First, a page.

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  • Post published:04/05/2021
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Gudi Padwa, also known as Marathi New Year signifies the beginning of a new year for all Maharashtrians and Konkanis across Maharashtra and Goa. It usually falls on the first month of the Luni-solar calendar. This usually happens either in the last week of March or the first week of April. The Luni-Solar calendar is designed by keeping in mind the positions of the Sun and the Moon on different days, thus dividing the full calendar into months and days.  The name Gudi Padwa is derived as follows: Gudi or Gudhi, as it is rightly pronounced, refers to a flag which is erected in front of all houses on this day and Padwa means the first day which is derived from the Sanskrit word Pratipada. In short, for all Maharashtrians and Konkanis, Gudi Padwa refers to the birth of a new year with new beginnings.

Gudi Padwa is celebrated differently amongst people all over the country.

* In Karnataka, Kannadigas or people who speak Kannada celebrate this festival as “Ugadi”

* In Andhra Pradesh, this festival is again known as “Ugadi” or “Telugu New Year”

* Sindhis across the country celebrate this by the name of Cheti Chand

There is a certain section of people who celebrate New Year on the basis of the Solar Calendar. This does not fall on the same day as Gudi Padwa, however, it is celebrated with same pomp and fervour. Hindu New Year which is celebrated according to the Solar calendar is known as:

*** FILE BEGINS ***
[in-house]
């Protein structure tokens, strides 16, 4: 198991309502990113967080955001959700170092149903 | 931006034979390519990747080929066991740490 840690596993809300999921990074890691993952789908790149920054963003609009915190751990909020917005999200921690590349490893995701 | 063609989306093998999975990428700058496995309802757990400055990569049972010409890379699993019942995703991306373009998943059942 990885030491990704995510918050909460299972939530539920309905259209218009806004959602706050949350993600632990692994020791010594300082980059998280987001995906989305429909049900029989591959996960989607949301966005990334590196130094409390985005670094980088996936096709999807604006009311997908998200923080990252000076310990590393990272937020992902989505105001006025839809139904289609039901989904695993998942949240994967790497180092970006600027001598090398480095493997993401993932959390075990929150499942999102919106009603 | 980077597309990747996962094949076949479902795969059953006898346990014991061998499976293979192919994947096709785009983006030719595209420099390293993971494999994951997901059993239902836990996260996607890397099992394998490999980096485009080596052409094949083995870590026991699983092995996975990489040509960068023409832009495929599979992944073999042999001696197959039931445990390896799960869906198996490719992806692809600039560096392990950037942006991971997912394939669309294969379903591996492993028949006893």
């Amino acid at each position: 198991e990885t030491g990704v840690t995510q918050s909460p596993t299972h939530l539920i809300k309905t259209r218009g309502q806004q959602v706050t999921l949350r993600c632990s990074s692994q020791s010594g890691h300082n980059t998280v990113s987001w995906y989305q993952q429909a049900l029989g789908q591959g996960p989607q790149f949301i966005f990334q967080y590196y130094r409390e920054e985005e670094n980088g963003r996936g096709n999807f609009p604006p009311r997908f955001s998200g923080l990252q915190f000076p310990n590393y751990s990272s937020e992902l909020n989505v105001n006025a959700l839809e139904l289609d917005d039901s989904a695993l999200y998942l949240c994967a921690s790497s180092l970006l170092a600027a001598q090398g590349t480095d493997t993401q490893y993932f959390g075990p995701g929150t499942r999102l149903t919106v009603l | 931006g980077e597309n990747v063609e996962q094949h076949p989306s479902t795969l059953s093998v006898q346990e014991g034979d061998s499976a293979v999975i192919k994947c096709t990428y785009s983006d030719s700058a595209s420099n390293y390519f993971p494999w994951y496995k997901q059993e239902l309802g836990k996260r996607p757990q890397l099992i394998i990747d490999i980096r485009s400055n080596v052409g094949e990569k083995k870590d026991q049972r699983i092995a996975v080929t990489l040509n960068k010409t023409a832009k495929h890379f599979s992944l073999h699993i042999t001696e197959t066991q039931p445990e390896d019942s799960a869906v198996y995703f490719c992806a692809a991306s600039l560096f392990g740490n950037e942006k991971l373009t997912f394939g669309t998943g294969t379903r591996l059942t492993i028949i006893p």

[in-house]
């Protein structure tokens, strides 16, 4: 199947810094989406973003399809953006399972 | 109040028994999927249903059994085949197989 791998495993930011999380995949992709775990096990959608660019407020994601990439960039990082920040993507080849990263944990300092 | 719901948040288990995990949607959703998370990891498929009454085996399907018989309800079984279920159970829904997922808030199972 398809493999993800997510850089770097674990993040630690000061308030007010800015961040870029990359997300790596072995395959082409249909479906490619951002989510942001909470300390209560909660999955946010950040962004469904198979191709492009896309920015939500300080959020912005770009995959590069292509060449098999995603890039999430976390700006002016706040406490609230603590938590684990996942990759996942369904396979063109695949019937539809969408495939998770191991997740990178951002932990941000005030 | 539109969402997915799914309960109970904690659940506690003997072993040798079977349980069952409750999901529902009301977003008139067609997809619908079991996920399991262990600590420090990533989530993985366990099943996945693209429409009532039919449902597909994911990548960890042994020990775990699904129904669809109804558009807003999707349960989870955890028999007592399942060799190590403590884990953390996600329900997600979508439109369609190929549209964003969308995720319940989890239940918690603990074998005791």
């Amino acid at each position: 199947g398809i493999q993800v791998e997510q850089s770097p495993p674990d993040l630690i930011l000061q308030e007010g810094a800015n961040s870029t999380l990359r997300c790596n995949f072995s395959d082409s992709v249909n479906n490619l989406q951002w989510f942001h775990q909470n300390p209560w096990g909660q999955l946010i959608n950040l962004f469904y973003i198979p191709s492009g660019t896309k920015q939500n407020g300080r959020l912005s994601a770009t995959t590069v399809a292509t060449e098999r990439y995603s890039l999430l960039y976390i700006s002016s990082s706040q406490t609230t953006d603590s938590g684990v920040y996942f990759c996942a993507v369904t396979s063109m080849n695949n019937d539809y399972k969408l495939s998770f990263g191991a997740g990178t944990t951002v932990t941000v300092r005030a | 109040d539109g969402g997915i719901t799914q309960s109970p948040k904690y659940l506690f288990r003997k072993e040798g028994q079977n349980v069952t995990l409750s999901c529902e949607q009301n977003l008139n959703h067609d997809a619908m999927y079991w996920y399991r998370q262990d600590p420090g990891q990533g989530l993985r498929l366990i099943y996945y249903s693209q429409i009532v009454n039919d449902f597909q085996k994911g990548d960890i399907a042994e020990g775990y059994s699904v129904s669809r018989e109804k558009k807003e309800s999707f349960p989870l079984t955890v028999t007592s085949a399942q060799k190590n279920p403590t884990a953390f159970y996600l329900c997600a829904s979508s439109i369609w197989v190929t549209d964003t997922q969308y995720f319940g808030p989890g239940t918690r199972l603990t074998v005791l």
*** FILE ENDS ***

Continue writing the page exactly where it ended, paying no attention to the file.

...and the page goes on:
* “Puthandu” in Tamil Nadu

* “Bihu” in Assam

* “Baisakhi” in Punjab

* “Poila Boisakh” which is also denoted as “Naba Barsha” in West Bengal

Usually, the above mentioned four festivities mostly fall around 13th, 14th or 15th of April every year.

In short, Hindus across India celebrate Hindu New Year on different days and denote it by different names.

What is Gudi or Gudhi all about?

Being born and brought up in Mumbai, I always used to wonder what the colourful stick, which stood out of most Maharashtrian homes on the day of Gudi Padwa, meant. Later on, I was told by my friends that they refer to it is a Gudhi. A Gudhi is created by tying a colourful, shiny silk cloth on a bamboo stick and decorating it with neem and mango leaves and flowers. Then a cup made of copper, silver or bronze, also known as “handi”, is inverted and secured tightly across it, thus capping the stick. Then the Gudi, also known as a flag, is made to stand outside the door on the right side or it can even be placed on the terrace. Some of the significances of erecting the Gudhi outside homes are as follows:

* When King Shalivahana from Paithan, a place in Maharashtra, emerged victorious from a battlefield, his people hoisted the Gudhi in happiness.

* According to history, Gudhi also denoted the victory of Lord Rama when he returned to Ayodhya after defeating Ravana. In short, this denotes the victory of good over evil.

How Gudi Padwa is celebrated:

People on this day have an oil bath early in the morning and clean their homes in preparation for the festival. The Gudhi is installed outside the houses and colourful rangolis are drawn outside the doorstep. Tasty dishes like poori-shrikhand or Puran-Poli, a Maharashtrian sweet dish is made across most Marathi households.

Gudi Padwa 2020:

In the year 2020, Gudi Padwa falls on the 25th of March. With this, let us all hope people who celebrate this festival with utmost devotion will surely get blessings from the Almighty!!!

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